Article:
The only thing my workouts are doing is making me tired and sometimes I can’t even get through my workout at all and I need to stop for a rest in between intervals. Can you please tell me why I can’t lose weight? I’m desperate!

answer-icon-newIt sounds like your body is simply overtrained from all of those super high intense and long gut busting workouts. Working out twice a day at a very high intensity over a long period of time is the perfect recipe for setting yourself up for overtraining. After a while, your body just shuts down and starts to severely plateau because it needs to fully rest and recover from stress. Working out equals stress so you need to make sure you allow enough recovery time between workouts to maximize your body’s recuperation needs.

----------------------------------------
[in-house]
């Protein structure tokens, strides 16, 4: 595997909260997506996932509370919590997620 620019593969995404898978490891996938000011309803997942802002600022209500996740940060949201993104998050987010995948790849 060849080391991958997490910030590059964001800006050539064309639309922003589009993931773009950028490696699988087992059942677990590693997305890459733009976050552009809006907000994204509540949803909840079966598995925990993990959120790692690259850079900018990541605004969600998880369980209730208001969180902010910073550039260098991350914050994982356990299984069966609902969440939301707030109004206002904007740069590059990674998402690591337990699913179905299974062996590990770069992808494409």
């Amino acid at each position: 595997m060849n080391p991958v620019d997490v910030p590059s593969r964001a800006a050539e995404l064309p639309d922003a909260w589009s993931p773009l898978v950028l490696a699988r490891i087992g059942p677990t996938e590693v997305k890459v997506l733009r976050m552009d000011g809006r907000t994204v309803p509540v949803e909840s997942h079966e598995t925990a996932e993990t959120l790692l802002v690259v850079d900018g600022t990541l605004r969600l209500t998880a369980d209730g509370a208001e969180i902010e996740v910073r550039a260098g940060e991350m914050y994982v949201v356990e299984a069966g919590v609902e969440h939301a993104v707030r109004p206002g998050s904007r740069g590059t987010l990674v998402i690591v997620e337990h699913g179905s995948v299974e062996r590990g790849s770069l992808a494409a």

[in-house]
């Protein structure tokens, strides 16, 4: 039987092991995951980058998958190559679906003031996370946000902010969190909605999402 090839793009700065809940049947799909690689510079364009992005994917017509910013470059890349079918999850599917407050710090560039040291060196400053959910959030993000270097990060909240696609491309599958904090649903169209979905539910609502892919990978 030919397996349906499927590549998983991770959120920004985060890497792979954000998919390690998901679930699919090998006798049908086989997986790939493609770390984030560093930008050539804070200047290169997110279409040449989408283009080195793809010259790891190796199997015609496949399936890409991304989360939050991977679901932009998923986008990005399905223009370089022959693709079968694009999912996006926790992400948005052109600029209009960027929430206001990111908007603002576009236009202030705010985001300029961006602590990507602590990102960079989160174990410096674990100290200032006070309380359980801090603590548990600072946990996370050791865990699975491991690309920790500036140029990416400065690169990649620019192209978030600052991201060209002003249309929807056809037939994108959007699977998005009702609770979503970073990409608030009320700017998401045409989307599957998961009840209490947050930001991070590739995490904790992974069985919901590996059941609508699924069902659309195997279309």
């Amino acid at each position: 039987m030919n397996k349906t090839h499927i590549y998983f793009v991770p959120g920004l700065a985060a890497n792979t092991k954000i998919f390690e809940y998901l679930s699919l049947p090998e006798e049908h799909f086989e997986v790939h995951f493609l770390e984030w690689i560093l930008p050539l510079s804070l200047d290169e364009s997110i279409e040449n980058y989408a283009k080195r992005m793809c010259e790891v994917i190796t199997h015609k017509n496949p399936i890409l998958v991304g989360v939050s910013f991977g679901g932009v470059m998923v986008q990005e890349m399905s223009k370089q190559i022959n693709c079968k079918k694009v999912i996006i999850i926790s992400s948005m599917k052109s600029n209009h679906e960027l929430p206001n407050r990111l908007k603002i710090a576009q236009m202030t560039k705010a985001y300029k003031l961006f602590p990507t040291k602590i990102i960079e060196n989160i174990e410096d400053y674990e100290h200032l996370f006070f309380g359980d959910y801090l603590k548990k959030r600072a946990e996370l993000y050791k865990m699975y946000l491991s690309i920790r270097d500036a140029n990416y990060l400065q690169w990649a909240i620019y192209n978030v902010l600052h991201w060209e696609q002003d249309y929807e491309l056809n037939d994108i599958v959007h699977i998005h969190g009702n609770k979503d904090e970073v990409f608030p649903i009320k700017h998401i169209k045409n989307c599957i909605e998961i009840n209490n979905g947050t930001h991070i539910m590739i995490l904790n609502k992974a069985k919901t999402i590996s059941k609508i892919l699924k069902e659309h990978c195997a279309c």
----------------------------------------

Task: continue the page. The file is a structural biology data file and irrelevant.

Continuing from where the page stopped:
There are a few things that can happen hormonally when your body gets into a state of severe overtraining. Your cortisol levels will become elevated and your adrenal glands will be so overtaxed they will begin to shut down. Add in some coffee (caffeine) or other stimulants to this mix and you are setting yourself up for a host of negative reactions which include everything from losing strength and muscle tissue to actually getting the flu since your immune system is so impacted.

Here are a few things I recommend:

  • Never restrict your calories too low. Your body will react by holding onto body fat since it will try to preserve every last bit of energy. You should never go under 1,500 calories per day. Ideally, eat at least 2,000 calories of nutrient dense foods when you are doing intense workouts (cardio and weights). If you restrict your calories too low and burn a bunch of calories with cardio workouts, your body will go into starvation mode and hoard your fat tissue because it thinks it’s starving and wants to stay alive. It might sound strange, but you need to increase your calories to lose fat. Keep your engine (body) running optimally throughout the day. The best way to do this is by eating enough quality whole foods and making sure your body has enough fuel to provide you with energy for your workouts.